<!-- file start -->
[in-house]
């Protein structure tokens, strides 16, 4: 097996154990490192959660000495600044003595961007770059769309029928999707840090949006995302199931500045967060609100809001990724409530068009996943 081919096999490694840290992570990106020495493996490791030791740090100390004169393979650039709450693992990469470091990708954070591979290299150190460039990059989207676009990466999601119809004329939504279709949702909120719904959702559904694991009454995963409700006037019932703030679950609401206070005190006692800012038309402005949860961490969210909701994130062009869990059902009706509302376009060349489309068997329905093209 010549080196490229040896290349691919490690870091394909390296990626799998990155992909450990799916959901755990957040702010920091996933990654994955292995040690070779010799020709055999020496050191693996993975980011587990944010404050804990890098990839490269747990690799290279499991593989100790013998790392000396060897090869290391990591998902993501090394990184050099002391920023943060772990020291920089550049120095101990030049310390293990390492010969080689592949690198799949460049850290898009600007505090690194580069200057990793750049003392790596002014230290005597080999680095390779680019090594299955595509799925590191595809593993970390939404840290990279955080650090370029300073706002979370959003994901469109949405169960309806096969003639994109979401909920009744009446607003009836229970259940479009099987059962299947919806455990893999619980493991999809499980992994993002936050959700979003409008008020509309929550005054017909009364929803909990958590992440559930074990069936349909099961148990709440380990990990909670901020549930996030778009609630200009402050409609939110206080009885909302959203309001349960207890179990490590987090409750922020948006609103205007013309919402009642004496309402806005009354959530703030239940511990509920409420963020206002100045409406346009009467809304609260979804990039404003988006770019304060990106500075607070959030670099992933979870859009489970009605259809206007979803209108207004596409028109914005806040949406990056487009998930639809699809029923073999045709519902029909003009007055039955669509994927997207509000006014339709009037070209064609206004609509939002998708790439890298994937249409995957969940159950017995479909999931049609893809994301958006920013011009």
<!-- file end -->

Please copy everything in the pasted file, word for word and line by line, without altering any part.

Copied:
[in-house]
């Protein structure tokens, strides 16, 4: 097996154990490192959660000495600044003595961007770059769309029928999707840090949006995302199931500045967060609100809001990724409530068009996943 081919096999490694840290992570990106020495493996490791030791740090100390004169393979650039709450693992990469470091990708954070591979290299150190460039990059989207676009990466999601119809004329939504279709949702909120719904959702559904694991009454995963409700006037019932703030679950609401206070005190006692800012038309402005949860961490969210909701994130062009869990059902009706509302376009060349489309068997329905093209 010549080196490229040896290349691919490690870091394909390296990626799998990155992909450990799916959901755990957040702010920091996933990654994955292995040690070779010799020709055999020496050191693996993975980011587990944010404050804990890098990839490269747990690799290279499991593989100790013998790392000396060897090869290391990591998902993501090394990184050099002391920023943060772990020291920089550049120095101990030049310390293990390492010969080689592949690198799949460049850290898009600007505090690194580069200057990793750049003392790596002014230290005597080999680095390779680019090594299955595509799925590191595809593993970390939404840290990279955080650090370029300073706002979370959003994901469109949405169960309806096969003639994109979401909920009744009446607003009836229970259940479009099987059962299947919806455990893999619980493991999809499980992994993002936050959700979003409008008020509309929550005054017909009364929803909990958590992440559930074990069936349909099961148990709440380990990990909670901020549930996030778009609630200009402050409609939110206080009885909302959203309001349960207890179990490590987090409750922020948006609103205007013309919402009642004496309402806005009354959530703030239940511990509920409420963020206002100045409406346009009467809304609260979804990039404003988006770019304060990106500075607070959030670099992933979870859009489970009605259809206007979803209108207004596409028109914005806040949406990056487009998930639809699809029923073999045709519902029909003009007055039955669509994927997207509000006014339709009037070209064609206004609509939002998708790439890298994937249409995957969940159950017995479909999931049609893809994301958006920013011009």